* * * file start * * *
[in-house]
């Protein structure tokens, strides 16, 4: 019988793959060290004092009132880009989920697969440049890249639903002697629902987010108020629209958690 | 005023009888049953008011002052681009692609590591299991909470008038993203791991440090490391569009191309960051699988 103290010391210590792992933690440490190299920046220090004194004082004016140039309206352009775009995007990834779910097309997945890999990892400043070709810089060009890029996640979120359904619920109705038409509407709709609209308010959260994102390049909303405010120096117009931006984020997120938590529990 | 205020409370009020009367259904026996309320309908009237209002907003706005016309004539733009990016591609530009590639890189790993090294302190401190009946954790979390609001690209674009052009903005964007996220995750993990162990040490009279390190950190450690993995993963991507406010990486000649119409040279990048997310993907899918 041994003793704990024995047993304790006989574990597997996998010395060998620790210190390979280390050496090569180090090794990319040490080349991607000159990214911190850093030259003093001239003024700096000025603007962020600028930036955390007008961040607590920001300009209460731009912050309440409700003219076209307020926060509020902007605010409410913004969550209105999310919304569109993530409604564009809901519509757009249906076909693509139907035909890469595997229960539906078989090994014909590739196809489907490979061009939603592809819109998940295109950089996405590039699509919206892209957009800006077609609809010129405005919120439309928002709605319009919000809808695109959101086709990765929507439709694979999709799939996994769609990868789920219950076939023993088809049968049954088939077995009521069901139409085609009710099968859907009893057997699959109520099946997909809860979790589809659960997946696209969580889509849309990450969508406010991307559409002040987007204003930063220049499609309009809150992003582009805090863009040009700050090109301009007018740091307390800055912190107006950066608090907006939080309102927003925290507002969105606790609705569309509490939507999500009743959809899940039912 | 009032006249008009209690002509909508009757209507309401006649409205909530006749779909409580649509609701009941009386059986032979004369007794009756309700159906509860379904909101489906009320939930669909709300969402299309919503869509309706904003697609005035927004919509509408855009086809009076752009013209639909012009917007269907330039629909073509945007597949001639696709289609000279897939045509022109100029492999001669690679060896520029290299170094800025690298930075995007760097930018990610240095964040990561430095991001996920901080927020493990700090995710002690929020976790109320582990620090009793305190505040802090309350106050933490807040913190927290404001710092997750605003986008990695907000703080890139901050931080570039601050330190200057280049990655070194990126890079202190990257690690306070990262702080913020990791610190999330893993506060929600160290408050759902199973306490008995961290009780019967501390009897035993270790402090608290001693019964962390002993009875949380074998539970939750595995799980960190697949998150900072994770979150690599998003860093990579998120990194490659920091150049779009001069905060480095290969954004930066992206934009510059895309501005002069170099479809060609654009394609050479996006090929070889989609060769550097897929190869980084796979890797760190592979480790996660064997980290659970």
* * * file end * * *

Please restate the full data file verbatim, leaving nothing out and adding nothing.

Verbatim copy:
[in-house]
């Protein structure tokens, strides 16, 4: 019988793959060290004092009132880009989920697969440049890249639903002697629902987010108020629209958690 | 005023009888049953008011002052681009692609590591299991909470008038993203791991440090490391569009191309960051699988 103290010391210590792992933690440490190299920046220090004194004082004016140039309206352009775009995007990834779910097309997945890999990892400043070709810089060009890029996640979120359904619920109705038409509407709709609209308010959260994102390049909303405010120096117009931006984020997120938590529990 | 205020409370009020009367259904026996309320309908009237209002907003706005016309004539733009990016591609530009590639890189790993090294302190401190009946954790979390609001690209674009052009903005964007996220995750993990162990040490009279390190950190450690993995993963991507406010990486000649119409040279990048997310993907899918 041994003793704990024995047993304790006989574990597997996998010395060998620790210190390979280390050496090569180090090794990319040490080349991607000159990214911190850093030259003093001239003024700096000025603007962020600028930036955390007008961040607590920001300009209460731009912050309440409700003219076209307020926060509020902007605010409410913004969550209105999310919304569109993530409604564009809901519509757009249906076909693509139907035909890469595997229960539906078989090994014909590739196809489907490979061009939603592809819109998940295109950089996405590039699509919206892209957009800006077609609809010129405005919120439309928002709605319009919000809808695109959101086709990765929507439709694979999709799939996994769609990868789920219950076939023993088809049968049954088939077995009521069901139409085609009710099968859907009893057997699959109520099946997909809860979790589809659960997946696209969580889509849309990450969508406010991307559409002040987007204003930063220049499609309009809150992003582009805090863009040009700050090109301009007018740091307390800055912190107006950066608090907006939080309102927003925290507002969105606790609705569309509490939507999500009743959809899940039912 | 009032006249008009209690002509909508009757209507309401006649409205909530006749779909409580649509609701009941009386059986032979004369007794009756309700159906509860379904909101489906009320939930669909709300969402299309919503869509309706904003697609005035927004919509509408855009086809009076752009013209639909012009917007269907330039629909073509945007597949001639696709289609000279897939045509022109100029492999001669690679060896520029290299170094800025690298930075995007760097930018990610240095964040990561430095991001996920901080927020493990700090995710002690929020976790109320582990620090009793305190505040802090309350106050933490807040913190927290404001710092997750605003986008990695907000703080890139901050931080570039601050330190200057280049990655070194990126890079202190990257690690306070990262702080913020990791610190999330893993506060929600160290408050759902199973306490008995961290009780019967501390009897035993270790402090608290001693019964962390002993009875949380074998539970939750595995799980960190697949998150900072994770979150690599998003860093990579998120990194490659920091150049779009001069905060480095290969954004930066992206934009510059895309501005002069170099479809060609654009394609050479996006090929070889989609060769550097897929190869980084796979890797760190592979480790996660064997980290659970």